March 19, 2020
MY CORNER by Boyd Cathey
More on COVID-19…from Peter Hitchens and Pat Buchanan
If you watch any network television (other than movie channels) or tune into the Internet or Facebook or Twitter, then you have been deluged by news of the Coronavirus-19 [COVID-19], with widely diverging stories and reports. In one brief twenty minute period yesterday I heard one “expert” declaim that the United States was headed for the worst crisis, health-wise, since the Spanish flu that killed nearly 700,000 Americans in 1918, while another “expert” averred that we should pass the real crisis point, the expansion point, by mid-April and get better after that.
After a half hour of this madness, I switched to the Sirius classical music channel: better to have the inspiring—and comforting—sounds of Johannes Brahms and Sir Edgar Elgar, than the constant deluge of hysteria, parading as “facts.”
Don’t get me wrong: this COVID-19 epidemic is a real crisis undoubtedly; it has serious ramifications not only in and on this nation’s health and health response, but perhaps even more dramatically, in our economy. And proactive and swift action at every level is dictated and necessary. That much, yes, and all Americans simply must collaborate in this national effort.
But, as in most major crises—recall 9/11, swine flu—oftentimes it is not the appropriate measures and sound advice that are seized upon, but a resulting public panic, the fear, and—shall we call it what it is—a type of madness that is even more worrying.
Fueled by all sorts of radically divergent (but imperious) pronouncements, I can imagine a housewife sitting at home with her three noisy out-of-school underage children viewing these reports and literally being overwhelmed by anxiety and worry: one more furtive trip to Harris Teeter or Food Lion to search the shelves for toilet tissue! And what if hubby gets laid off, if only temporarily; how does the mortgage get paid?
These are, it is true, very legitimate questions, and they severely affect millions of Americans. They must be addressed, and hopefully the president in his various initiatives will do just that. Unfortunately, we have reached the point where events have progressed too far, the fear aggravated too much, and thus, while this public frenzy did not have to happen, could have been avoided, it’s now with us and seems to affect nearly everyone. In other words: the horse is already out of the barn.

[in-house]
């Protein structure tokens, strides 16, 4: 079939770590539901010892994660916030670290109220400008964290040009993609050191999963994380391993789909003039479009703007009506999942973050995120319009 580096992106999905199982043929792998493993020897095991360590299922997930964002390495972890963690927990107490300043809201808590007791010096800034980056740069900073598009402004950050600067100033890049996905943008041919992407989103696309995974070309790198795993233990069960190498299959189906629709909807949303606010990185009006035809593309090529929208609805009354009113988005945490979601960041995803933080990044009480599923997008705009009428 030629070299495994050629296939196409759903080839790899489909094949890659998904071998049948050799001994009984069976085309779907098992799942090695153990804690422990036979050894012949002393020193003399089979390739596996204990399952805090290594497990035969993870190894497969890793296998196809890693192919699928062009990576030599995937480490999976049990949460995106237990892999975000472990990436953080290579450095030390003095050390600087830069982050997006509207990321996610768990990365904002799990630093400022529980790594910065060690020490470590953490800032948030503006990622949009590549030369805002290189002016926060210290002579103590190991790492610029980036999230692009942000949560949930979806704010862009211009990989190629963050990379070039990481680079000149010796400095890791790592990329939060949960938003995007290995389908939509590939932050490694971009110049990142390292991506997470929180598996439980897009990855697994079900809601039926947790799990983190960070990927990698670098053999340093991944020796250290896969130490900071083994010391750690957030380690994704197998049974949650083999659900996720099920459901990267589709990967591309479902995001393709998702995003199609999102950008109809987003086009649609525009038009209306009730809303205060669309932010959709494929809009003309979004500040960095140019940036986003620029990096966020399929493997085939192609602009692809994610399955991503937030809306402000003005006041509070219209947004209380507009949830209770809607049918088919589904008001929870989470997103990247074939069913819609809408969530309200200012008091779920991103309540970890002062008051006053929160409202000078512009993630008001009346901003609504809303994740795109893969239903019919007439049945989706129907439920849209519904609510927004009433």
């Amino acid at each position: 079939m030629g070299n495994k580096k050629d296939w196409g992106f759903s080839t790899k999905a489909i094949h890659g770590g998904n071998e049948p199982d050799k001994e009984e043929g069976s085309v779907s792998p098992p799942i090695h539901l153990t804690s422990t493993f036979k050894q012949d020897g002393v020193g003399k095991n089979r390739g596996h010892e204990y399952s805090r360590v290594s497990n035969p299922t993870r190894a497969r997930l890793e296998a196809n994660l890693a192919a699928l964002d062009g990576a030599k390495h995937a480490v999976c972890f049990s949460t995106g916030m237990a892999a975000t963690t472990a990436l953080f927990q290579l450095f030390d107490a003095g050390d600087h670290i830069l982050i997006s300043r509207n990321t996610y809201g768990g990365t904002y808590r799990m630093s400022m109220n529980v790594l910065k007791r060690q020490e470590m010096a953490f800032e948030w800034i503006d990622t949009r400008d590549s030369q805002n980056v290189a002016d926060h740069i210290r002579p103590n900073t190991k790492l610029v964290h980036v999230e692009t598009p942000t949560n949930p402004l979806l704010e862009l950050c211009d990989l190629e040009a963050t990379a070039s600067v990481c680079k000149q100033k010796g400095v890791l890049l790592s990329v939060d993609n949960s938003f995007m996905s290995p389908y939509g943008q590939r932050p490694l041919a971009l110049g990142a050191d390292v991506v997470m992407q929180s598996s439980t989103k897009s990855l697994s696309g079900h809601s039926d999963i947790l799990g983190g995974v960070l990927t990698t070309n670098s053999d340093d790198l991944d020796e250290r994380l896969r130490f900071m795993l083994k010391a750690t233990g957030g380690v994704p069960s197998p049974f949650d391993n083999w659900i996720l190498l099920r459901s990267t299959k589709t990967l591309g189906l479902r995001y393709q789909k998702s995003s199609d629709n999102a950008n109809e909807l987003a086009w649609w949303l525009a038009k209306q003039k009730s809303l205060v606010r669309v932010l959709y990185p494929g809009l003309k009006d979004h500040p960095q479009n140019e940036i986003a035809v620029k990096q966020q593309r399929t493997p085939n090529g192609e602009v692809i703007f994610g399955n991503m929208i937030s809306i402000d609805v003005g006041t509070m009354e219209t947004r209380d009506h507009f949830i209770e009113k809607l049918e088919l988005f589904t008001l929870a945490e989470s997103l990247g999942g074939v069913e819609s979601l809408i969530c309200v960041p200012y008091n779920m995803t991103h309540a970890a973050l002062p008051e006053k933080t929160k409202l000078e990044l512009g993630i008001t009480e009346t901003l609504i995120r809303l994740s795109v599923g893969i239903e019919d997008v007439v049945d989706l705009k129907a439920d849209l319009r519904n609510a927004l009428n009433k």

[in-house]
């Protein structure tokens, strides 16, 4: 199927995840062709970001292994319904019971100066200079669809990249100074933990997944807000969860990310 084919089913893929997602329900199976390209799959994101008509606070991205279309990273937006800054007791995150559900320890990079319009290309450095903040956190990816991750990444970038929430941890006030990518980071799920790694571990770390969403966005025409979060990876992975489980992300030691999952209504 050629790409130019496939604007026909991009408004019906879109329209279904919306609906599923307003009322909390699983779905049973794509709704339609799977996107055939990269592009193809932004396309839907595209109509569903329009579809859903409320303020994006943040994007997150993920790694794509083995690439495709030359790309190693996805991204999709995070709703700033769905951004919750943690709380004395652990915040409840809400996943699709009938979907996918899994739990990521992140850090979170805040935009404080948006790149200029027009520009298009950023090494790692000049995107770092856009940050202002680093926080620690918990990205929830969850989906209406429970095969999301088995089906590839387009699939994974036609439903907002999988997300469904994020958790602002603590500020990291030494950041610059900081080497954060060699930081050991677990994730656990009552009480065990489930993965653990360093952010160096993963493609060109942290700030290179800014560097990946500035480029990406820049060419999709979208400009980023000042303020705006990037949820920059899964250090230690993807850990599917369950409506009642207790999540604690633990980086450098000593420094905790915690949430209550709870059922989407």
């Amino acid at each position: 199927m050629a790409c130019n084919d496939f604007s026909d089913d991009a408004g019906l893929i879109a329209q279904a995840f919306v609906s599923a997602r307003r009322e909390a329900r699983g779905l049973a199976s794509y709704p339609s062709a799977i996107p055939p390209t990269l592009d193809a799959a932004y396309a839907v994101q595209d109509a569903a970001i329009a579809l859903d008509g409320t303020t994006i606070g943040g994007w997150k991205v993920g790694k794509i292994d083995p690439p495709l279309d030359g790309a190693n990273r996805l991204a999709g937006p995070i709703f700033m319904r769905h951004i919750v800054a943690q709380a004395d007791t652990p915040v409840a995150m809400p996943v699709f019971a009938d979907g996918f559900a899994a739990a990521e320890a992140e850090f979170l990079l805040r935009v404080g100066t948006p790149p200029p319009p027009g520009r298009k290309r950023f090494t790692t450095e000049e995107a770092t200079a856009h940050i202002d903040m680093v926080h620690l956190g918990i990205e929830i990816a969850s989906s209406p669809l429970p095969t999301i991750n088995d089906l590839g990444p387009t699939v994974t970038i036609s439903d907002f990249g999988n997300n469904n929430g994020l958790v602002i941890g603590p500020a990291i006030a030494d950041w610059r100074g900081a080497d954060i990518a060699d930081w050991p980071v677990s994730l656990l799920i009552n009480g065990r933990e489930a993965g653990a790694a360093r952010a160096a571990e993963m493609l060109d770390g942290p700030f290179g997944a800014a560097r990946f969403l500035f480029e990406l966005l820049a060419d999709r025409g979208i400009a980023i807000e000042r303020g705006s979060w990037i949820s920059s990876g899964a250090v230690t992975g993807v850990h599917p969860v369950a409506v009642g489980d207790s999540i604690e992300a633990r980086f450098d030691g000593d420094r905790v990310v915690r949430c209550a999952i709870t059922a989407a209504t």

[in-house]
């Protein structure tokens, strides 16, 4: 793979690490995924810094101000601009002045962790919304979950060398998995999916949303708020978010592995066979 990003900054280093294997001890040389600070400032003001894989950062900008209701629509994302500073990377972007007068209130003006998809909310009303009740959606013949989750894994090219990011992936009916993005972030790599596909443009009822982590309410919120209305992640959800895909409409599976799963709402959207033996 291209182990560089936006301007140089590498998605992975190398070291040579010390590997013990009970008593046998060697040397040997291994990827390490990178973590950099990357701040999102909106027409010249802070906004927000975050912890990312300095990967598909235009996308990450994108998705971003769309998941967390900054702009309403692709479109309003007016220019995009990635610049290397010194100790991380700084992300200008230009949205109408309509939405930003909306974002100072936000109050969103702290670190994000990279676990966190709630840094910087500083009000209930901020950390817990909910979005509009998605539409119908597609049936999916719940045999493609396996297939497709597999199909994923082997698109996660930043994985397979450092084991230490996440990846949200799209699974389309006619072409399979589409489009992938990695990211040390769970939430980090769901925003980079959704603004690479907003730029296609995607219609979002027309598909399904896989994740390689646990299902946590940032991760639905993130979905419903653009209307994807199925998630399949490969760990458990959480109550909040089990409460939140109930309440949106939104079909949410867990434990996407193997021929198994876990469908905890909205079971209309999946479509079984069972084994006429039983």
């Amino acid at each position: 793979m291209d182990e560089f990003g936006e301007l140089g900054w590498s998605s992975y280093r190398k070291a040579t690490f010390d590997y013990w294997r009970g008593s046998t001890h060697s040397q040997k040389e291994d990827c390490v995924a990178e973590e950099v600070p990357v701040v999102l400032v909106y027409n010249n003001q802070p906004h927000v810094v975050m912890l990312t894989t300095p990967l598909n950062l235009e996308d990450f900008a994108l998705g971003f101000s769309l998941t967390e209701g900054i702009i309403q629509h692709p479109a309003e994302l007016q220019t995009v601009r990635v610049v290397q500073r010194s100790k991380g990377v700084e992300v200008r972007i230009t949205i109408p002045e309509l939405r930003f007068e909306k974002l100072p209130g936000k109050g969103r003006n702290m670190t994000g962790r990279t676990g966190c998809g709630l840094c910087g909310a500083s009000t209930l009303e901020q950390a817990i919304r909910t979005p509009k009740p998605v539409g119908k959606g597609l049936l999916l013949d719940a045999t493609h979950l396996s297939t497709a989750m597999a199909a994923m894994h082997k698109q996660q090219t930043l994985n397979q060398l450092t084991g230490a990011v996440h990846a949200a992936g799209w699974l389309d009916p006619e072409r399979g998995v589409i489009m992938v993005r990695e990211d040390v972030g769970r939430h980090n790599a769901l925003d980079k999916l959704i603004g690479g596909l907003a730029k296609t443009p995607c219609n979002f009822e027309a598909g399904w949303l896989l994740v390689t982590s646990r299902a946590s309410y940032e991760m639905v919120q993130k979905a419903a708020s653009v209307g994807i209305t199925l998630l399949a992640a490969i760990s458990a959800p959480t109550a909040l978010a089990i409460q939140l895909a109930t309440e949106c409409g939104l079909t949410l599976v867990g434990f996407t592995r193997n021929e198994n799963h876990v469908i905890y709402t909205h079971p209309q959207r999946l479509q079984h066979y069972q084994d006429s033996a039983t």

If we stand back and take a longer view (which may only happen after this epidemic passes), this public panic—this madness—is a major argument against the effects of the kind of consumerist, media-addicted culture that engulfs us. In our society, prudence and rationality are in short supply, as anyone who has made that last trip to Food Lion already knows. Just like in the worst ravages of influenza, simple proactive measures and responsibility have been needed, not hysteria. But we have now probably gone beyond that point, and the more drastic initiatives talked about by the president seem imminent.
That doesn’t alter our current situation, but, let me ask, when this epidemic subsides and there is some recovery, will we engage in a serious examination—of the nature and resources of our health sector (e.g, why do we depend almost totally on China and other countries for our antibiotics?), of our economy and its dependency on a dangerous globalism, of the absolute need to enforce border and immigration restrictions, and perhaps most elusively, of the—I would say—largely deleterious role of our media in all this?
No easy answers, but these are examinations that demand consideration. Alas, given the nature of our decadent and corrupt democracy, although needed, I have to wonder if we will learn any lessons.
Two short essays today. The first is by conservative English contrarian, Peter Hitchens, who writes for the [London UK] Daily Mail/Mail on Sunday. His acerbic comments may irritate some, but he also raises some provocative points that deserve airing. The second essay is a very recent column by Pat Buchanan, basically stating that the worldwide COVID-19 epidemic, with the resulting actions by various nations may be a real setback for globalism.
PETER HITCHENS: Yes, coronavirus poses a risk - but our response to it is not intelligent or useful. Britain is infected... by a bad case of madness
This is Peter Hitchens’s Mail on Sunday column